Annette John-Hall: Philly belatedly opts to monitor stop-and-frisk policy

Posted: June 24, 2011

You just knew it would come to this.

This week, Mayor Nutter signed an executive order for monitoring of how Philadelphia police officers conduct stop-and-frisk procedures.

The mayor should have known when he ratcheted up the controversial tactic in 2008 - as a way to get guns off the street - that it would come back to bite him in the you-know-what.

I mean, how can you arbitrarily subject citizens to blatant guerrilla policing without implementing a single check or balance to ensure that nobody's rights are violated?

A civil rights suit filed on behalf of eight plaintiffs by the American Civil Liberties Union forced his hand.

The plaintiffs were a diverse group: a lawyer and an Ivy League-educated researcher; a city truck driver and a pharmaceutical employee; a state representative and a carpenter; and a couple of guys from around the way.

They ranged in age from 20 to 65.

Apparently, as black and Latino males, they all looked the same in the eyes of the law.

In every instance, they were stopped, frisked, showered with f-bombs, and, in some cases, detained, for no reason other than that they happened to be in high-crime neighborhoods.

As if their simple existence made them targets of suspicion.

Hard to imagine random white businessmen getting rounded up, frisked, and ordered to open their bank accounts because a bunch of Wall Street brokers who looked like them were complicit in ripping off the country.

Monitoring arrests

"It's a big day for African American and Latino males in this city," Mahari Bailey replied when I asked his reaction to the city's agreeing to monitor stop-and-frisk. "The revisions aren't going to fix the policies, but at least now we're in a position where we can monitor and adjust."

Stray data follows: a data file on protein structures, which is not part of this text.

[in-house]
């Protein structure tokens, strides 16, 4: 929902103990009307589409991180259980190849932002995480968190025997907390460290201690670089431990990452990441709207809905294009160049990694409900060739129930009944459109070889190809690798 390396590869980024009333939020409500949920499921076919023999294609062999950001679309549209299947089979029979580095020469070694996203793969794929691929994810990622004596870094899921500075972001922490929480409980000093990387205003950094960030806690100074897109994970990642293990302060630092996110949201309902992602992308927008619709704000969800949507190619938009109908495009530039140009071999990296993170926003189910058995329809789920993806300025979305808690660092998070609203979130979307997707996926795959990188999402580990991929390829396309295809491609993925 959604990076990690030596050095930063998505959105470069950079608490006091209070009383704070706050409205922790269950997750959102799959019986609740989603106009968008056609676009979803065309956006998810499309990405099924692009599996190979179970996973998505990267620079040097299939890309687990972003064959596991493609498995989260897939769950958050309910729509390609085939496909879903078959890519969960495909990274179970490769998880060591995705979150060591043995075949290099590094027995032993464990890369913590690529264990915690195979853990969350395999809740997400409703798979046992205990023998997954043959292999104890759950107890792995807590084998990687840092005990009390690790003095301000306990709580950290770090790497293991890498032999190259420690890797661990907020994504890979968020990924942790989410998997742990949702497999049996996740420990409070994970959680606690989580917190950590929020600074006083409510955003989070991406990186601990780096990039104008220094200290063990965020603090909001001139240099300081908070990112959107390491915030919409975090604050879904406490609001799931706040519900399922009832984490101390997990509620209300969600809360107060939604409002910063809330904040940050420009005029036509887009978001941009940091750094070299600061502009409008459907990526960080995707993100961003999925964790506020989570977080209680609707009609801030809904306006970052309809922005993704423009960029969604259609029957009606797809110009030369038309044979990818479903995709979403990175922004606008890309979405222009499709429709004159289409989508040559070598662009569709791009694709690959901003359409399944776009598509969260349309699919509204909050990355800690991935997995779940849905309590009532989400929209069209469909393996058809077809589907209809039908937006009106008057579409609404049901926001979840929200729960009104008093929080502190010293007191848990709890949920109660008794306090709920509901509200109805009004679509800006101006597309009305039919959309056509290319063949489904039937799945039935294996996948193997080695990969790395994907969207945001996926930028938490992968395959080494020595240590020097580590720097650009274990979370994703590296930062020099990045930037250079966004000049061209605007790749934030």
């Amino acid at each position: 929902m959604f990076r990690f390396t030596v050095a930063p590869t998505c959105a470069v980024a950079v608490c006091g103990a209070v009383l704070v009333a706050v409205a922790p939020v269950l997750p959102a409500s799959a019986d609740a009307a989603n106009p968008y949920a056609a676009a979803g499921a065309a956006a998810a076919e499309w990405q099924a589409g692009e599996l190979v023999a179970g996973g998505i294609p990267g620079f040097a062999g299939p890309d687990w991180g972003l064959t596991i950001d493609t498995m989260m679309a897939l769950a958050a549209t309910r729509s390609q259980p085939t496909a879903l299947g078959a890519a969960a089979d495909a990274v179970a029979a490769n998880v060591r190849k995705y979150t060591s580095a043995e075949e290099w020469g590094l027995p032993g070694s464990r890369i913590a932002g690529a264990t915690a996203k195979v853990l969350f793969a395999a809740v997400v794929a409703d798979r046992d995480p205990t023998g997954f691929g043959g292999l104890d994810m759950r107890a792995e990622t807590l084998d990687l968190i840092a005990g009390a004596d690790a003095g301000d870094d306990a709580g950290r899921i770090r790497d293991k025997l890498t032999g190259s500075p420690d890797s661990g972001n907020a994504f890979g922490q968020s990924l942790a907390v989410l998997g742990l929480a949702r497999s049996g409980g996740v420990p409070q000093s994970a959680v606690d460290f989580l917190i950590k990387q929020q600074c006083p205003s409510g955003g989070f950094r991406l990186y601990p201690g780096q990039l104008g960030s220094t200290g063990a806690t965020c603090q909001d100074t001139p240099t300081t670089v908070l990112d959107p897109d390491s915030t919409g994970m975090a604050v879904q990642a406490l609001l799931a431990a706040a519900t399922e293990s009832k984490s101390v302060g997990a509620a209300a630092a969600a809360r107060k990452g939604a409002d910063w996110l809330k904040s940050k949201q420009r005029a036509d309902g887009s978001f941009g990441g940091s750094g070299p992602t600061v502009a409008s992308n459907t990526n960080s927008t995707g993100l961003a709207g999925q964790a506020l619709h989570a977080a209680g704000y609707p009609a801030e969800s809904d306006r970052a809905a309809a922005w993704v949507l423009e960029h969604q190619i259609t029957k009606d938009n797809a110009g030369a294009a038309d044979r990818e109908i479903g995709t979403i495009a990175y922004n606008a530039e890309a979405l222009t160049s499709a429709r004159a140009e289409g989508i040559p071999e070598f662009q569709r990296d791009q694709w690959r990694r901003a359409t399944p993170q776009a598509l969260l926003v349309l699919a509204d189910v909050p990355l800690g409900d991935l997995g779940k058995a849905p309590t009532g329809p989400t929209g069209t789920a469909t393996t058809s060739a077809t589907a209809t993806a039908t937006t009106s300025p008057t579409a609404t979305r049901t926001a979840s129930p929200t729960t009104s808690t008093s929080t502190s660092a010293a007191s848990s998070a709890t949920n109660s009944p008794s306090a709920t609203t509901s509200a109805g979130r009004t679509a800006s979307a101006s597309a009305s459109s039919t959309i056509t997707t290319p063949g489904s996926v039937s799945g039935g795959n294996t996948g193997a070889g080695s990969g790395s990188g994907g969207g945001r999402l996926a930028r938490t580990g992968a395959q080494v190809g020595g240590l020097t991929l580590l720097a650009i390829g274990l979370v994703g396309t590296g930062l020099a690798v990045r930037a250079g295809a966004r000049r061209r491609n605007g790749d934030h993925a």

Bailey, 28, a Georgetown-educated lawyer, might actually be able to drive his Range Rover with his wife and two young daughters through his Wynnefield neighborhood without fear of search by Philadelphia's finest.

Unbelievably, Bailey was subjected to humiliating stop-and-frisks four times over a two-year period. Each time, he was released and no criminal charges were filed.

That's the thing, says civil rights attorney David Rudovsky, whose firm worked on the case. "We've had many complaints from people who were stopped without any cause at all."

He added that a four-year analysis of the cases in which there was no discernible cause for a stop revealed that more blacks were stopped than whites, "which means they're using a different standard."

As in, dare I say - again - racial profiling.

At least now, as part of Nutter's executive order, there will be a database established so that all stop-and-frisk information can be analyzed.

Police Commissioner Charles H. Ramsey has also agreed to start quarterly reviews in each level of the department. Plus, there will be an independent monitor, additional training of officers, and oversight by the court system.

You would have thought there was nothing more persuasive than personal experience to convince Nutter that settling was the right thing to do. Well, that and a lawsuit.

Growing up in West Philly, Nutter says, he got the same directive from his father that most black parents give to their sons should they be stopped by the police: Answer all questions with "sir." Place your hands where officers can see them. No sudden movements.

The mayor admitted he was subjected to some frightening stops by police as a teen, and was even pulled over when he was a councilman.

"I have a good sense of what people experience on the street," the mayor said.

"That's interesting," Bailey said when told of the mayor's comments. "I can appreciate how he felt."

I bet he can.

Contact columnist Annette John-Hall at 215-854-4986 or

comments powered by Disqus